Abnormalities in brain development, once thought to be irreversible in adults, are assumed to underlie a range of autism, intellectual disability and epilepsy disorders. There is growing evidence that reversing the underlying molecular deficits can result in substantial improvements in function and this knowledge is in turn changing the way we view and envisage treating such disorders in the future.

The aim of the laboratory is to understand the tractability of neurodevelopmental disorders (NDDs) to therapeutic intervention. This includes gaining an understanding of those aspects of NDDs that genuinely result from aberrant early brain development, to features that result from ongoing dysfunction within the mature nervous system. This is important not only for a fundamental understanding of the pathophysiology but also in terms of windows of opportunity for treatment.

To this end, we have worked to develop a gene therapy for Rett syndrome. This is a severe genetic brain disorder that results from disruption of a single gene encoding the epigenetic regulator MECP2. In common with many other developmental disorders, subtle aberrations in transcriptional regulation in neurons can result in dysfunction in neural circuit development and plasticity. Our work seeks to gain a deep understanding of the molecular pathology underlying neurodevelopmental disorders and to then exploit these molecular insights to advance the development of advanced therapies targeting the root-cause of neurological disease.

Specific areas of current investigation within the laboratory include…

Gene therapy for Rett syndrome

Gene therapy for Rett syndrome (RTT), at its simplest, aims to delivery healthy copies of the MECP2 gene to compensate for the mutated ones. Recent developments have shown that achieving widespread brain expression, and maintaining cell-type appropriate control of MeCP2 levels are essential requirements for the successful development of a translational therapy. To achieve this, we are developing expression cassettes capable of producing effective and sub-toxic levels of MeCP2, and combining these with AAV capsids with improved brain penetrance. Our recent studies have shown that a radically truncated MeCP2 is capable of rescuing neurological defects in mouse models of RTT. Minimal MeCP2 may therefore be therapeutically advantageous, and the shorter coding sequence creates room for additional regulatory sequences which may enable more precise control of expression.

Radically truncated MeCP2 rescues Rett syndrome-like neurological defects. (2017) Tillotson R, Selfridge J, Koerner MV, Gadalla KKE, Guy J, De Sousa D, Hector RD, Cobb SR, Bird A. Nature.

Development of a Novel AAV Gene Therapy Cassette with Improved Safety Features and Efficacy in a Mouse Model of Rett Syndrome. (2017) Gadalla KKE, Vudhironarit T, Hector RD, Sinnett S, Bahey NG, Bailey MES, Gray SJ, Cobb SR. Mol Ther Methods Clin Dev.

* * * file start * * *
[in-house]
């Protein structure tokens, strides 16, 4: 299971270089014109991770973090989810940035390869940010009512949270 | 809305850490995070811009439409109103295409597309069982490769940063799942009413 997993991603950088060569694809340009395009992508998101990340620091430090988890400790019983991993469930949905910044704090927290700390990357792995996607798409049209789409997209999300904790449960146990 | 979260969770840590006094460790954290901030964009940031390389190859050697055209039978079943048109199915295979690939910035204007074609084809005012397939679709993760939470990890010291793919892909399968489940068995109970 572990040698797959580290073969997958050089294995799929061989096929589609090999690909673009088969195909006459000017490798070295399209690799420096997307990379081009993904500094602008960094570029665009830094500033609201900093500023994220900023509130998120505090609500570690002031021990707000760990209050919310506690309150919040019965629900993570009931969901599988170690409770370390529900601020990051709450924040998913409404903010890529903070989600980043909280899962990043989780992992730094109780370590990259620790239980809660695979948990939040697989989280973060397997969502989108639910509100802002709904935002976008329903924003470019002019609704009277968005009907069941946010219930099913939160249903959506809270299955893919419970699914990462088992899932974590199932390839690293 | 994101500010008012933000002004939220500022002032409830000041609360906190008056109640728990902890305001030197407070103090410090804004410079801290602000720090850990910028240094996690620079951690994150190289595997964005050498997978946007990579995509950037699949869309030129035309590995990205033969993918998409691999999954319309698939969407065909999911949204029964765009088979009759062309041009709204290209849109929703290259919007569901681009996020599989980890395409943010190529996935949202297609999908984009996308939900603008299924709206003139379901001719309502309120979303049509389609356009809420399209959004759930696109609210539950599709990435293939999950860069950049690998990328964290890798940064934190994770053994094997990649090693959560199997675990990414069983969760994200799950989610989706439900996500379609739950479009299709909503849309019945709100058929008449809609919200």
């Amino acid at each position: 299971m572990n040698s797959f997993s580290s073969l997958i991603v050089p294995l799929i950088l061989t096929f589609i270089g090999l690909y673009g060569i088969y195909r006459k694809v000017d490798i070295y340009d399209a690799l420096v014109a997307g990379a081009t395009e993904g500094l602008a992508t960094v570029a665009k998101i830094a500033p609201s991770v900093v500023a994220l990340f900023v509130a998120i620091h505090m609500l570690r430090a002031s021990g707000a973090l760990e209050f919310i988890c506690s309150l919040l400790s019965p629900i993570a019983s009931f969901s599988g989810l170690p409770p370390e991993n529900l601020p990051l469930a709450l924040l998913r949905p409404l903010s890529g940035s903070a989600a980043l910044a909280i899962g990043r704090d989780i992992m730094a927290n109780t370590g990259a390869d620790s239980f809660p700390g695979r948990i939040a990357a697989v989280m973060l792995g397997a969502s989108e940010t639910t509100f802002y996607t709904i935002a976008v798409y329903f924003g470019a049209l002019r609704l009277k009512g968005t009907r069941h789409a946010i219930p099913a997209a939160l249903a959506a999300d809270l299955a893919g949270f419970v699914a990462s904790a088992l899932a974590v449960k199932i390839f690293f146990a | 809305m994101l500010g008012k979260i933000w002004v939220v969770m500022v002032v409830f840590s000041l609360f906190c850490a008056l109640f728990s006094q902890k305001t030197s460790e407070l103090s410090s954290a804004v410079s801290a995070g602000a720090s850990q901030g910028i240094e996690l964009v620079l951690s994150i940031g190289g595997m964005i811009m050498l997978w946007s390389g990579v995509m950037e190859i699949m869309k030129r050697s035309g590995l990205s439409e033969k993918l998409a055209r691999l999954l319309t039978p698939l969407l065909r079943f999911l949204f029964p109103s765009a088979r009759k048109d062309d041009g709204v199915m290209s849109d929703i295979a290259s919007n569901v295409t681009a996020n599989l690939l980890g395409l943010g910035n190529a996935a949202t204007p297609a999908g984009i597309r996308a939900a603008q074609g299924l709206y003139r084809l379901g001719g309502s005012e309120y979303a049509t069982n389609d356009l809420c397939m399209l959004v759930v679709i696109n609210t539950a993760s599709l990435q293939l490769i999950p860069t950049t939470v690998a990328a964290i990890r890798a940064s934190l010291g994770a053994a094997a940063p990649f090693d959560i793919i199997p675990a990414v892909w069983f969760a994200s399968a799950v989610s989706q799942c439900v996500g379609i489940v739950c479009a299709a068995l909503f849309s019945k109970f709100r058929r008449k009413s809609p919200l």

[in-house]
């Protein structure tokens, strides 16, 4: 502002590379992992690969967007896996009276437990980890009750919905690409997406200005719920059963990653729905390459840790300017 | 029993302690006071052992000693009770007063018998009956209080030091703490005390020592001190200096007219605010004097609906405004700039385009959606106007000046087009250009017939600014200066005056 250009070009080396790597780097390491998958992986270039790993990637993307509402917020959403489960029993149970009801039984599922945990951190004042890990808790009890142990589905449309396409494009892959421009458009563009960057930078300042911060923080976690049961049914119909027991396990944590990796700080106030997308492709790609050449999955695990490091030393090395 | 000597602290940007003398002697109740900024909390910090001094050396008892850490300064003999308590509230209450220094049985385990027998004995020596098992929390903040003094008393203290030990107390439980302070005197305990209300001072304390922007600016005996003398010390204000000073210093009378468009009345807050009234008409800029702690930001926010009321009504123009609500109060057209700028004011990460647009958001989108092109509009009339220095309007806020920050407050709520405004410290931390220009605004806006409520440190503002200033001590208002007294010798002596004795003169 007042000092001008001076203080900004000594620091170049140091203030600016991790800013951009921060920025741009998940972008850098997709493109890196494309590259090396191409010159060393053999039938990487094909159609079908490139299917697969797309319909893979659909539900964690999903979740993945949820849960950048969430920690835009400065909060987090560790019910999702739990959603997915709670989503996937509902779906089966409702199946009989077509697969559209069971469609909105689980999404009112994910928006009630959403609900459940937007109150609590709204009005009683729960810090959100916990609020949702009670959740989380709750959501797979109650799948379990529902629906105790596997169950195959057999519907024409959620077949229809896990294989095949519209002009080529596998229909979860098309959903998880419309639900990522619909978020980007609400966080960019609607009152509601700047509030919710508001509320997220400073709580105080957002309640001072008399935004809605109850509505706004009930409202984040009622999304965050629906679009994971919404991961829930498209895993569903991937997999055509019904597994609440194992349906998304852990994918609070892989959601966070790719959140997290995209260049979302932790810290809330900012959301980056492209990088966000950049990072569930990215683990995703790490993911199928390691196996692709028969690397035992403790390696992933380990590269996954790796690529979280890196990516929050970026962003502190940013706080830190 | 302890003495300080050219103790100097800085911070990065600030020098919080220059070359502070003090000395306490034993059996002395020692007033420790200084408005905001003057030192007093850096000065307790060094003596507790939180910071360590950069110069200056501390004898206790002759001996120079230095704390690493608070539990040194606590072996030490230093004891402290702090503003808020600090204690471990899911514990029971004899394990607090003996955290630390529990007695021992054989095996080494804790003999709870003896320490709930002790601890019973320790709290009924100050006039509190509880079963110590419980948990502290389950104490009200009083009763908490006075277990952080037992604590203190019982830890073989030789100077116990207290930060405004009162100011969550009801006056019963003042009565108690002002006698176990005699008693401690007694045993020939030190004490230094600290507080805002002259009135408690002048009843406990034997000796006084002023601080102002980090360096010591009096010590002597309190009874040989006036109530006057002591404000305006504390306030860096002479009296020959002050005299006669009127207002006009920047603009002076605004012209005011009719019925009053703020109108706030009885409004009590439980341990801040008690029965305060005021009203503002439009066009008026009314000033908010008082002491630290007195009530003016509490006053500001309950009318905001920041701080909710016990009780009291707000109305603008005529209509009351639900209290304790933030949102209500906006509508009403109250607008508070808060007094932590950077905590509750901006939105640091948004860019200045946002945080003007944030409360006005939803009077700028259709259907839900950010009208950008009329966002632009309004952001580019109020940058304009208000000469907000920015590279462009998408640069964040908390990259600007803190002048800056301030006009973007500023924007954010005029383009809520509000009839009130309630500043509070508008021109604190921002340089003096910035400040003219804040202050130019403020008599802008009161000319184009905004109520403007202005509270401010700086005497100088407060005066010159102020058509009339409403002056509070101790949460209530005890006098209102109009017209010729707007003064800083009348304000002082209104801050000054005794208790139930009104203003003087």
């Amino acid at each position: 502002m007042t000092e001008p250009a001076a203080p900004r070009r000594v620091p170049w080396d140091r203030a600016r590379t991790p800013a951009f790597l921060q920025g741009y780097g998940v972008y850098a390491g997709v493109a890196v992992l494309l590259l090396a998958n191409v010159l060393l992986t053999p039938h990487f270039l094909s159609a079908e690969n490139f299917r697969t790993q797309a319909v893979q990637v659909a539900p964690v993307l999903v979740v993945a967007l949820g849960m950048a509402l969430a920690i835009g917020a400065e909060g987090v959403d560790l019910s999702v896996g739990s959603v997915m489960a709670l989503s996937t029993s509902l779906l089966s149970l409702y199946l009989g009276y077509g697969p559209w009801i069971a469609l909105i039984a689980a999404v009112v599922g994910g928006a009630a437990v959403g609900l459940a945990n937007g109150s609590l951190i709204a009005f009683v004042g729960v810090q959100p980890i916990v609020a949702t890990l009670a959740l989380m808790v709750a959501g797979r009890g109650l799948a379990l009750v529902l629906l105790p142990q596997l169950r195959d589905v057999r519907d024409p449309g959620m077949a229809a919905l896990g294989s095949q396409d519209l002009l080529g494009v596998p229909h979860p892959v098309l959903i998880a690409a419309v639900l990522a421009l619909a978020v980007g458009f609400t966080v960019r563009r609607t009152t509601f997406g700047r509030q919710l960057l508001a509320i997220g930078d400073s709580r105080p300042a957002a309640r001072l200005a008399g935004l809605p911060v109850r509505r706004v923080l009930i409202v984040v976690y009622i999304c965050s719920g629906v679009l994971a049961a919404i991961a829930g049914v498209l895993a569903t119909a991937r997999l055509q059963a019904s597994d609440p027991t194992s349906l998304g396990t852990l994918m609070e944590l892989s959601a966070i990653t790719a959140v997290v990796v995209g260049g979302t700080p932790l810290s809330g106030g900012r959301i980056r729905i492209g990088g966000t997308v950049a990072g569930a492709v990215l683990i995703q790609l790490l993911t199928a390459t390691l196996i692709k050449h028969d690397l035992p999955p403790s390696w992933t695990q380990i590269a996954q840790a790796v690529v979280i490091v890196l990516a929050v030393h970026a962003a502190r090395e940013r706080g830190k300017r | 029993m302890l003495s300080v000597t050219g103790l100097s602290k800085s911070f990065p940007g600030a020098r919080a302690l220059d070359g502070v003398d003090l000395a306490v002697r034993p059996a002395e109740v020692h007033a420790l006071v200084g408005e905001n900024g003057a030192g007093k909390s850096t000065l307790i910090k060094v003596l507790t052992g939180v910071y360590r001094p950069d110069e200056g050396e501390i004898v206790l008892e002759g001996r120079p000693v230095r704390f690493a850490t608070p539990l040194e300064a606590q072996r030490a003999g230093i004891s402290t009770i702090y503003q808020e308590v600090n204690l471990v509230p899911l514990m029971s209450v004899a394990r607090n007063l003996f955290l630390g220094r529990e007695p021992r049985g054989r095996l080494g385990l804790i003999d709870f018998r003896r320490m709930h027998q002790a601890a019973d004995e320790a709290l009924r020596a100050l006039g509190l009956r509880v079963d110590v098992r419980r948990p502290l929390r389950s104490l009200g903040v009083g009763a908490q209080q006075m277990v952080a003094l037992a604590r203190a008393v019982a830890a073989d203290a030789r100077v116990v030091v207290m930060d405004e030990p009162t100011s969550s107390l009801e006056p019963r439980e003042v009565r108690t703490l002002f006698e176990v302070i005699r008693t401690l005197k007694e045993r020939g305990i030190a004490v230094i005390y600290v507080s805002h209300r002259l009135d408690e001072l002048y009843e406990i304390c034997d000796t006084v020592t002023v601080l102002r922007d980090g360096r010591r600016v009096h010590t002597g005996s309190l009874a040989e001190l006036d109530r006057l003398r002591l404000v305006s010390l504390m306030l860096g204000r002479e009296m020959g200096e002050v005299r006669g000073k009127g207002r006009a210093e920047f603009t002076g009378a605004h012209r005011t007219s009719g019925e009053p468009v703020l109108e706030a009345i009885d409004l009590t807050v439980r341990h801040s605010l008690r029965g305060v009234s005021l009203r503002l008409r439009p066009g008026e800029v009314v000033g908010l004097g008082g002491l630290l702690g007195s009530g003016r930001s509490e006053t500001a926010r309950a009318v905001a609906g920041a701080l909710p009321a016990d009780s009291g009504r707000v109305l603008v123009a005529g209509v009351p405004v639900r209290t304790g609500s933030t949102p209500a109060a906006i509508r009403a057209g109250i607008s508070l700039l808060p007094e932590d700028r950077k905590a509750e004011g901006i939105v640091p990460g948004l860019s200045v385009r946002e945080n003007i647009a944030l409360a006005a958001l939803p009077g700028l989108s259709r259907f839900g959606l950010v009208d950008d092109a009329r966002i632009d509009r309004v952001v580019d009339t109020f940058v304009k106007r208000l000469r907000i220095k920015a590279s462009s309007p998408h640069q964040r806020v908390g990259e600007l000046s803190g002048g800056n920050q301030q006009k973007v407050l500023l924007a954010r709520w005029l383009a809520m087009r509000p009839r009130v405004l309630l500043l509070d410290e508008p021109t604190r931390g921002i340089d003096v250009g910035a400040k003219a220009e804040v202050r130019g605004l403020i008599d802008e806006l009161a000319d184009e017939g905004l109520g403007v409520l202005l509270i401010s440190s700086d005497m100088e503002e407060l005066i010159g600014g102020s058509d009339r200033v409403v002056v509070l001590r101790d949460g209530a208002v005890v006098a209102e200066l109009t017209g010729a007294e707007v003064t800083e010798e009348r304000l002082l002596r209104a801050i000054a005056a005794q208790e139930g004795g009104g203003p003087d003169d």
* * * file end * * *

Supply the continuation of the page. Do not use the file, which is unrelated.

RNA level therapies

We are developing and assessing the translational potential of alternative therapeutic strategies that target RNA, at the level between the gene and the protein.

Spliceosome-mediated RNA trans-splicing (SMaRT) targets primary RNA transcripts, exploiting natural mechanisms in cells to ‘bypass’ disease-causing mutations. By this method, the gene itself remains under normal regulatory control, ensuring appropriate levels of expression in each cell type. This is important for disorders such as Rett syndrome where the level of the gene product is critical. We have developed tools for the high throughput sceening as well as the optimization of trans-splicing molecules.

Other RNA level approaches being explored in other neurodevelopmental disorders include exon skipping and RNA editing.

mRNA trans-splicing in gene therapy for genetic diseases. (2016) Berger A, Maire S, Gaillard MC, Sahel JA, Hantraye P, Bemelmans AP.  Wiley Interdiscip Rev RNA

CDKL5 deficiency

CDKL5 deficiency is a rare, X-linked disorder caused by loss-of-function mutations in the CDKL5 gene. These mutations lead to a characteristic set of symptoms, of which early-onset seizures are a cardinal feature, often presenting as infantile spasms and usually occurring within the first three months of life. Since the identification of mutations in the CDKL5 gene, the disorder has been identified as a distinct clinical entity, and its associated phenotypes have becoming increasingly well-defined over the last decade. We are interested in the genetics of this neurodevelopmental disorder; variants, transcripts and protein isoforms. These aspects of the disorder all inform a rational approach to designing novel genetic therapies targeting CDKL5.

CDKL5 variants: Improving our understanding of a rare neurologic disorder. (2017) Hector RD, Kalscheuer VM, Hennig F, Leonard H, Downs H, Clarke A, Benke TA, Armstrong J, Pineda M, Bailey MES, Cobb SR. Neurology Genetics.

Characterisation of CDKL5 Transcript Isoforms in Human and Mouse. (2016) Hector RD, Dando O, Landsberger N, KIlstrup-Nielsen C, Kind PC, Bailey ME, Cobb SR. PLoS One.

Genetic therapies for other neurodevelopmental disorders

We are developing and evaluating genetic therapies for two further neurodevelopmental disorders. Fragile X syndrome (FXS) is the most common form of inherited intellectual disability and results from genetic silencing in the fragile X mental retardation 1 (FMR1) gene. SynGAP deficiency, caused by mutations in the SYNGAP1 gene, represent a relatively common cause of intellectual disability, epilepsy and autism spectrum disorders. The gene codes for a series of protein isoforms (synaptic Ras GTPase-activating proteins) that have important roles in synaptic function, neurodevelopment and cognitive function. These projects will help us to understand the tractability of FXS and SynGAP1 disorder to genetic intervention at different neurodevelopmental stages and provide a springboard for the generation of novel therapeutic options.